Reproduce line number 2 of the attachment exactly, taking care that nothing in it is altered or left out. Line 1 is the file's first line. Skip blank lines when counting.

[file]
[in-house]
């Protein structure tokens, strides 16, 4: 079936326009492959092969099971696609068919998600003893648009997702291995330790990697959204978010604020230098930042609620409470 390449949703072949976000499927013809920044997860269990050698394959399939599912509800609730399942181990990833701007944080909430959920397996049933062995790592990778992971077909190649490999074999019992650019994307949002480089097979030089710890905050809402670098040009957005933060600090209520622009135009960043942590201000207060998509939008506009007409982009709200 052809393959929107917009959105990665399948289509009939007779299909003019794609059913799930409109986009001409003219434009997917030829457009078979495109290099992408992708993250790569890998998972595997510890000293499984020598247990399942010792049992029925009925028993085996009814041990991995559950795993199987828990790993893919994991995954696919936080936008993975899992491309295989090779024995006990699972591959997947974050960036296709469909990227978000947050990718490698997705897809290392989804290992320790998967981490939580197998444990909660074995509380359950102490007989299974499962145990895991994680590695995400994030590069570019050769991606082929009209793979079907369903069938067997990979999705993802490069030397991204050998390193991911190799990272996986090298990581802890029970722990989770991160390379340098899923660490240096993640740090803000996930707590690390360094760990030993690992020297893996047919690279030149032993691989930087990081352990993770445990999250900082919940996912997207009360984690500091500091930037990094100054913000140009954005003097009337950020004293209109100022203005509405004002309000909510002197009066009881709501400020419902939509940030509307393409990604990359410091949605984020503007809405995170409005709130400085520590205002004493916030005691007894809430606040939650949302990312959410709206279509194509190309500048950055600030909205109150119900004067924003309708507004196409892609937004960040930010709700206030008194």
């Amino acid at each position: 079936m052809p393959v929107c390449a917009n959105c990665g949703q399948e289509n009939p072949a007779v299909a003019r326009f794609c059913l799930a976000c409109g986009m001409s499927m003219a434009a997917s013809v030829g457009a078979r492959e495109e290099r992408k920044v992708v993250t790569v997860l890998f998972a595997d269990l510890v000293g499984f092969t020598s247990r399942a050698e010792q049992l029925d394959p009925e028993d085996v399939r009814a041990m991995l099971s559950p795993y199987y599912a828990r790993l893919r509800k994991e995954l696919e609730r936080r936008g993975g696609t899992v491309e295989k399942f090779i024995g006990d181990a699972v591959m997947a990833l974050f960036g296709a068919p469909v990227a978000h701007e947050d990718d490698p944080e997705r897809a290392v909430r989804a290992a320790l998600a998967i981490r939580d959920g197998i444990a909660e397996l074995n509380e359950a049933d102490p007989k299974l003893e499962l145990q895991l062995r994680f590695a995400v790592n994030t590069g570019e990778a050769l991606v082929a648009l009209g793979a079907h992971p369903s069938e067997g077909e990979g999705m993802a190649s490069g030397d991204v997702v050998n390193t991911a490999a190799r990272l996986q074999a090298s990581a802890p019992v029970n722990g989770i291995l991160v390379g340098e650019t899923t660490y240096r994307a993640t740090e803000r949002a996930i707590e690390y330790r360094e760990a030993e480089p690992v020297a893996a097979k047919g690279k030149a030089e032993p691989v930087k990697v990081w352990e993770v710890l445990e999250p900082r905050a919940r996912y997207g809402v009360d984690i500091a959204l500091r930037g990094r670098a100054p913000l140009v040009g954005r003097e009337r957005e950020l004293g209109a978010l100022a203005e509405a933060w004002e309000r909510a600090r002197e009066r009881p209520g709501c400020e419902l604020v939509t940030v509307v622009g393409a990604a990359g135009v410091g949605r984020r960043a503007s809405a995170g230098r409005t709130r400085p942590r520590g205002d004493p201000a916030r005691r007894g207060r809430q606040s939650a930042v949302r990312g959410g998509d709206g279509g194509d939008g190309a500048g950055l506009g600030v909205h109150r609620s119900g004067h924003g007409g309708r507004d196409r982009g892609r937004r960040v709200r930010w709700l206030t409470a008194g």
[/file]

């Protein structure tokens, strides 16, 4: 079936326009492959092969099971696609068919998600003893648009997702291995330790990697959204978010604020230098930042609620409470 390449949703072949976000499927013809920044997860269990050698394959399939599912509800609730399942181990990833701007944080909430959920397996049933062995790592990778992971077909190649490999074999019992650019994307949002480089097979030089710890905050809402670098040009957005933060600090209520622009135009960043942590201000207060998509939008506009007409982009709200 052809393959929107917009959105990665399948289509009939007779299909003019794609059913799930409109986009001409003219434009997917030829457009078979495109290099992408992708993250790569890998998972595997510890000293499984020598247990399942010792049992029925009925028993085996009814041990991995559950795993199987828990790993893919994991995954696919936080936008993975899992491309295989090779024995006990699972591959997947974050960036296709469909990227978000947050990718490698997705897809290392989804290992320790998967981490939580197998444990909660074995509380359950102490007989299974499962145990895991994680590695995400994030590069570019050769991606082929009209793979079907369903069938067997990979999705993802490069030397991204050998390193991911190799990272996986090298990581802890029970722990989770991160390379340098899923660490240096993640740090803000996930707590690390360094760990030993690992020297893996047919690279030149032993691989930087990081352990993770445990999250900082919940996912997207009360984690500091500091930037990094100054913000140009954005003097009337950020004293209109100022203005509405004002309000909510002197009066009881709501400020419902939509940030509307393409990604990359410091949605984020503007809405995170409005709130400085520590205002004493916030005691007894809430606040939650949302990312959410709206279509194509190309500048950055600030909205109150119900004067924003309708507004196409892609937004960040930010709700206030008194």